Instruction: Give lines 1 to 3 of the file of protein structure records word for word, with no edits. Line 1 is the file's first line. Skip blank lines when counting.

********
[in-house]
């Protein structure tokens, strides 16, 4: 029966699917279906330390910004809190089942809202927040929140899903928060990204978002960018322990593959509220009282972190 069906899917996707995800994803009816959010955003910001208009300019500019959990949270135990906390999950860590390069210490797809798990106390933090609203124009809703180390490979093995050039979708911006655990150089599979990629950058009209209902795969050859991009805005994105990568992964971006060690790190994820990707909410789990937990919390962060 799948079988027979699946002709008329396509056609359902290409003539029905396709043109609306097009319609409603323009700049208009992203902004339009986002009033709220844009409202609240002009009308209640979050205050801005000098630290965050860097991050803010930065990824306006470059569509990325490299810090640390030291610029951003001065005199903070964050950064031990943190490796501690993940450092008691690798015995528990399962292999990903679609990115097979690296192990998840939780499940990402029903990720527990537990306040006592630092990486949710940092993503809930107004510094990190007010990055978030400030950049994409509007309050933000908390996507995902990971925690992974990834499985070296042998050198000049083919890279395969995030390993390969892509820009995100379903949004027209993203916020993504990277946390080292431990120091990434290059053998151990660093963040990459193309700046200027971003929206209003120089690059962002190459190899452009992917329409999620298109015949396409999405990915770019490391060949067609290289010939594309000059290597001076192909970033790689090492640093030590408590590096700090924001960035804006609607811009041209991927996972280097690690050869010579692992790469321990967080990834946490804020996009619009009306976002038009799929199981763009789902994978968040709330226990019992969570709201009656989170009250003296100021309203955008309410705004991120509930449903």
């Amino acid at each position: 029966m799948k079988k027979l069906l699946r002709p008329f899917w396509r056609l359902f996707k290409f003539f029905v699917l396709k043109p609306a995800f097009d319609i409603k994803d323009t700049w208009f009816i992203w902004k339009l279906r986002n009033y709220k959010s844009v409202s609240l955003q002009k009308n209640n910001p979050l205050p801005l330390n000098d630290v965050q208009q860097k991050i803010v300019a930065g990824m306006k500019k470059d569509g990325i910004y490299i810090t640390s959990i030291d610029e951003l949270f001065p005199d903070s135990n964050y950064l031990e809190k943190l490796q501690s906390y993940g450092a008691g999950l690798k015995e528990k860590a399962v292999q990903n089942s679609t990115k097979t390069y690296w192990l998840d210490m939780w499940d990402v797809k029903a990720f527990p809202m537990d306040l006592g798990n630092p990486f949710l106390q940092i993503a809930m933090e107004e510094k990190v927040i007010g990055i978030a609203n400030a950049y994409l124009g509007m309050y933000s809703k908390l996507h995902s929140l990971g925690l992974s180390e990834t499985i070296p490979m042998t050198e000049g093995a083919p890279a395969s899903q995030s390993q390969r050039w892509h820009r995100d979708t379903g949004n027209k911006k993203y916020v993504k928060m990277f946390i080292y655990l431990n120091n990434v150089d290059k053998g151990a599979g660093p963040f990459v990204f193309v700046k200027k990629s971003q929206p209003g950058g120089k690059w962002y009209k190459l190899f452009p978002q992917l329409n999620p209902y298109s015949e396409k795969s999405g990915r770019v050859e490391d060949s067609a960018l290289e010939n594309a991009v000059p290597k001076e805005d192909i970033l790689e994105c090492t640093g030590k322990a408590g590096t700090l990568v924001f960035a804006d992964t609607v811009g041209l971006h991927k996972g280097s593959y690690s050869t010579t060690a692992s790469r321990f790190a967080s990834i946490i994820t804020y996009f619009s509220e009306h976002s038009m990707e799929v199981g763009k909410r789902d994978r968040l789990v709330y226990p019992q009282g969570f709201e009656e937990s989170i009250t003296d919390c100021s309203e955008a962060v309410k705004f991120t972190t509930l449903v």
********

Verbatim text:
[in-house]
């Protein structure tokens, strides 16, 4: 029966699917279906330390910004809190089942809202927040929140899903928060990204978002960018322990593959509220009282972190 069906899917996707995800994803009816959010955003910001208009300019500019959990949270135990906390999950860590390069210490797809798990106390933090609203124009809703180390490979093995050039979708911006655990150089599979990629950058009209209902795969050859991009805005994105990568992964971006060690790190994820990707909410789990937990919390962060 799948079988027979699946002709008329396509056609359902290409003539029905396709043109609306097009319609409603323009700049208009992203902004339009986002009033709220844009409202609240002009009308209640979050205050801005000098630290965050860097991050803010930065990824306006470059569509990325490299810090640390030291610029951003001065005199903070964050950064031990943190490796501690993940450092008691690798015995528990399962292999990903679609990115097979690296192990998840939780499940990402029903990720527990537990306040006592630092990486949710940092993503809930107004510094990190007010990055978030400030950049994409509007309050933000908390996507995902990971925690992974990834499985070296042998050198000049083919890279395969995030390993390969892509820009995100379903949004027209993203916020993504990277946390080292431990120091990434290059053998151990660093963040990459193309700046200027971003929206209003120089690059962002190459190899452009992917329409999620298109015949396409999405990915770019490391060949067609290289010939594309000059290597001076192909970033790689090492640093030590408590590096700090924001960035804006609607811009041209991927996972280097690690050869010579692992790469321990967080990834946490804020996009619009009306976002038009799929199981763009789902994978968040709330226990019992969570709201009656989170009250003296100021309203955008309410705004991120509930449903």
């Amino acid at each position: 029966m799948k079988k027979l069906l699946r002709p008329f899917w396509r056609l359902f996707k290409f003539f029905v699917l396709k043109p609306a995800f097009d319609i409603k994803d323009t700049w208009f009816i992203w902004k339009l279906r986002n009033y709220k959010s844009v409202s609240l955003q002009k009308n209640n910001p979050l205050p801005l330390n000098d630290v965050q208009q860097k991050i803010v300019a930065g990824m306006k500019k470059d569509g990325i910004y490299i810090t640390s959990i030291d610029e951003l949270f001065p005199d903070s135990n964050y950064l031990e809190k943190l490796q501690s906390y993940g450092a008691g999950l690798k015995e528990k860590a399962v292999q990903n089942s679609t990115k097979t390069y690296w192990l998840d210490m939780w499940d990402v797809k029903a990720f527990p809202m537990d306040l006592g798990n630092p990486f949710l106390q940092i993503a809930m933090e107004e510094k990190v927040i007010g990055i978030a609203n400030a950049y994409l124009g509007m309050y933000s809703k908390l996507h995902s929140l990971g925690l992974s180390e990834t499985i070296p490979m042998t050198e000049g093995a083919p890279a395969s899903q995030s390993q390969r050039w892509h820009r995100d979708t379903g949004n027209k911006k993203y916020v993504k928060m990277f946390i080292y655990l431990n120091n990434v150089d290059k053998g151990a599979g660093p963040f990459v990204f193309v700046k200027k990629s971003q929206p209003g950058g120089k690059w962002y009209k190459l190899f452009p978002q992917l329409n999620p209902y298109s015949e396409k795969s999405g990915r770019v050859e490391d060949s067609a960018l290289e010939n594309a991009v000059p290597k001076e805005d192909i970033l790689e994105c090492t640093g030590k322990a408590g590096t700090l990568v924001f960035a804006d992964t609607v811009g041209l971006h991927k996972g280097s593959y690690s050869t010579t060690a692992s790469r321990f790190a967080s990834i946490i994820t804020y996009f619009s509220e009306h976002s038009m990707e799929v199981g763009k909410r789902d994978r968040l789990v709330y226990p019992q009282g969570f709201e009656e937990s989170i009250t003296d919390c100021s309203e955008a962060v309410k705004f991120t972190t509930l449903v």